Publishing ByChelle

No More Straws

Don’t be a sucker

Everyday hero Molly Steer, a 10-year-old school student from Cairns, has founded the Straw No More project, encouraging Australians to ditch plastic straws because of the damage they wreak on our planet.

Airnorth Magazine - December 2018/January 2019

Words by: Katrina Holden

When Cairns primary school student Molly Steer watched the film A Plastic Ocean with her mum in February last year, she was shocked to learn for the first time that plastic never breaks down, and discover the devastating effects plastic pollution is having on our planet and oceans. During the car ride home, Molly, then aged nine, began to wonder what she could do to make a difference to this significant
global problem. 

“I started the Straw No More project because I didn’t like seeing the turtles being hurt,” says Molly, who has ambitions to one day become a marine biologist. 

Living in Cairns at the gateway to the Great Barrier Reef, Molly is motivated each day to help save and protect marine life. On the world’s largest coral reef system, right on her doorstep, more than 75 per cent of marine debris found is plastic. 


Straws in particular, says Molly, are a “massive” problem. 

“Every day humans use more than 500 million plastic straws, which is enough to go around the earth four times,” says Molly. 

Straws are used once, and then are either incinerated – which releases toxic emissions – or end up in landfill, where they leach harmful chemicals into the soil and groundwater. The rest find their way into oceans because they are light and can travel great distances. 

Molly began in her own backyard, convincing her school's principal to ban plastic straws on school grounds. With the help of her mum Jules and the support of siblings Joseph (eight), Rosie (six) and Audrey (four), Molly rolled out the Straw No More project, attracting attention from local and national press, and soon receiving contact from schoolkids asking how they could help champion her cause. 

“Australians have been very shocked and said they didn’t know what they were doing,” says Molly. “But now a lot of people don’t use plastic straws,” she adds proudly.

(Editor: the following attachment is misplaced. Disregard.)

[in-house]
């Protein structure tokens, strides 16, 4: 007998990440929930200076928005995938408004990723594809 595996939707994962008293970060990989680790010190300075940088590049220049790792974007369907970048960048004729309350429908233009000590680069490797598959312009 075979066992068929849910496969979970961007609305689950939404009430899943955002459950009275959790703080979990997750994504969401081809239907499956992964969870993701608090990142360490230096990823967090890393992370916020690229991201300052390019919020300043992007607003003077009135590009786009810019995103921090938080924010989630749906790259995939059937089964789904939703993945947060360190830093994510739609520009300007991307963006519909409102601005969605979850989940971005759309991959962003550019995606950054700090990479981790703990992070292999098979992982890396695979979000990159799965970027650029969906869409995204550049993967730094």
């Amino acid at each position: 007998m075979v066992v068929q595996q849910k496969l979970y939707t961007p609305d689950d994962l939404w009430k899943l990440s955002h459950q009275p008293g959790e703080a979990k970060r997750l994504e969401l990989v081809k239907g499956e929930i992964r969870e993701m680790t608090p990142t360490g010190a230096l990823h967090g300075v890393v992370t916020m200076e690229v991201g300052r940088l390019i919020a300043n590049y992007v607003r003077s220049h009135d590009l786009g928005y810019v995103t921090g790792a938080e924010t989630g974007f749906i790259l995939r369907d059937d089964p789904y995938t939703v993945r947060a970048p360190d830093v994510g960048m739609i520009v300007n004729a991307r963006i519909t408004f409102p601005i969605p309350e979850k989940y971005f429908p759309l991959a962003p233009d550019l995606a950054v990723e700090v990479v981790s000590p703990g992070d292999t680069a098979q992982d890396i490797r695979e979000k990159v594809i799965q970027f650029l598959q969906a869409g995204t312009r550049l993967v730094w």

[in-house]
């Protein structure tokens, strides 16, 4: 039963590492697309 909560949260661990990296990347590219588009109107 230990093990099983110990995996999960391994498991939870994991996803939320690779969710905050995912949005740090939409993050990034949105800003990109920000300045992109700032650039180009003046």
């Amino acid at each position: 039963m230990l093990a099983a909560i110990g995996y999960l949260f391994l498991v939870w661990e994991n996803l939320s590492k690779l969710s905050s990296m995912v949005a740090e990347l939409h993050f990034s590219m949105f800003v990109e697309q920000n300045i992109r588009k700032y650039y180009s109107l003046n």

Molly admits that she finds giving speeches to be a nerve-wracking experience. “But I’m getting better at it,” she says. 


Her publicity skills were put to the test earlier this year when Craig Reucassel from the ABC program War on Waste visited Molly in Cairns for a segment about plastic straws. The pair went snorkelling. “We saw a big turtle!” an excited Molly recalls. 

After the program aired, Molly’s mum Jules received 1,800 emails in 48 hours from all around the country, with more than two-thirds of those from people interested in the StrawBassador program, inspiring others to continue Molly’s work in their own communities. 

More announcements and resources will be made available at, so check in regularly to see how you can get involved. 

Back in the family car after school, with her mum behind the wheel and surrounded by her younger siblings, Molly doesn’t hesitate
when asked who her hero is. 

“My mum! She always inspires me and she’s never really afraid to do anything.” 

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• Plastic production has outpaced recycling by five times in the past decade. 

• Straws do not biodegrade, creating pollution at every stage of their existence.

• 86 per cent of all sea turtle species are affected by plastic (Greenpeace report 2006 Plastic Debris in the World’s Oceans).

• More than 75 per cent of marine debris found on the Great Barrier Reef is plastic.


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